Geocacher Jib Ahmad, Sunshot99, makes his living as a land surveyor. His GPS device is literally his livelihood. A land surveying website lists the occupation as the world’s second oldest job. But it now has some of the world’s most modern, technical and costly equipment.
Jib says that the GPS device displayed above costs about $40,000.
Let’s add a little perspective to the price tag.
With the slumping housing market, $40,000 will not just buy you one house, but in some parts of the world it’ll buy you two houses (or more).
Jib was kind enough to answer a few questions about the five-figure device. He says the Global Positioning System is one of his favorite subjects.
Jib says, “I am a land surveyor here in Texas and this is not my personal unit. I use it for work. I have never looked for a geocache with the unit – only verified coordinates with it.”
He says that the device’s accuracy is certified at two to three centimeters on a horizontal surface.
Two centimeters is about the width of a nickel. Jib says he’s found the unit is generally even more accurate.
He says, “This is a ‘survey grade’ system that would not be necessary or practical for most geocachers.”
But in case you’re interested, he has details. A lot of details. Jib says the device is made up of a base unit and a rover unit: “The receiver I was using is a Trimble R8 GNSS with a Ranger TSC2 Bluetooth data collector. The receiver has an integrated antenna that is capable of tracking 44 satellites.”
At this point you may say, ‘Well there aren’t 44 U.S. GPS satellites out there.’ You’d be right. This GPS device can also track signals from Russian and European Union global positioning satellites.
He says, $40,000 doesn’t buy you any more of a geocaching joy. “To search for a geocache that was placed by a handheld GPS would not be much fun with a ‘survey grade’ GPS device. The coordinates would have the standard handheld error of about 3 meters or 10 feet. So really it would not give the ‘survey grade’ geocachers an advantage over other handheld cachers. But for those that would place a cache with ‘survey grade’ equipment, the normal geocachers should have better luck depending on the accuracy of their own handheld unit.”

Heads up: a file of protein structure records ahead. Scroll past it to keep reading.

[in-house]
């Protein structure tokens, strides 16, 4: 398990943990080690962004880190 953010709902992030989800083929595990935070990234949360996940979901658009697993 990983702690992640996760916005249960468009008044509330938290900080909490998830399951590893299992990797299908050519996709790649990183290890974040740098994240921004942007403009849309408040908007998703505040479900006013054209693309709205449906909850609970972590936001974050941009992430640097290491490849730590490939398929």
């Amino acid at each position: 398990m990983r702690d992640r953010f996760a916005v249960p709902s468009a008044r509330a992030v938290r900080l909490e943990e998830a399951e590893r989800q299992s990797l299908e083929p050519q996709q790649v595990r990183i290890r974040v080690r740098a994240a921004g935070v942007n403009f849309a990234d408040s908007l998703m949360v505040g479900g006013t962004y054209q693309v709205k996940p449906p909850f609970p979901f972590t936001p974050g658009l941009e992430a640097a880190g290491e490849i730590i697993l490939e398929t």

And Jib has advice for you to get the most out of your GPS device: “Geocachers may find that they can get a better signal and accuracy range by simply moving their body around. In North America, the best direction for the GPS system is to have a clear southern horizon. So, if you are having trouble, move around so that the southern sky is more visible.”
He says his best advice is to know your own GPS device inside and out. If you want to test its accuracy, you may have some luck in the Houston, Texas area soon.
Jib says, “I am in the process of getting permission from the U.S. Army Corp. of Engineers to set a benchmark/geocache in a Houston area park. The geocache will be a Mystery cache designed to show any cacher how to get different coordinates for the same point. Hopefully this will show them the standard error for their PND (personal navigation device).”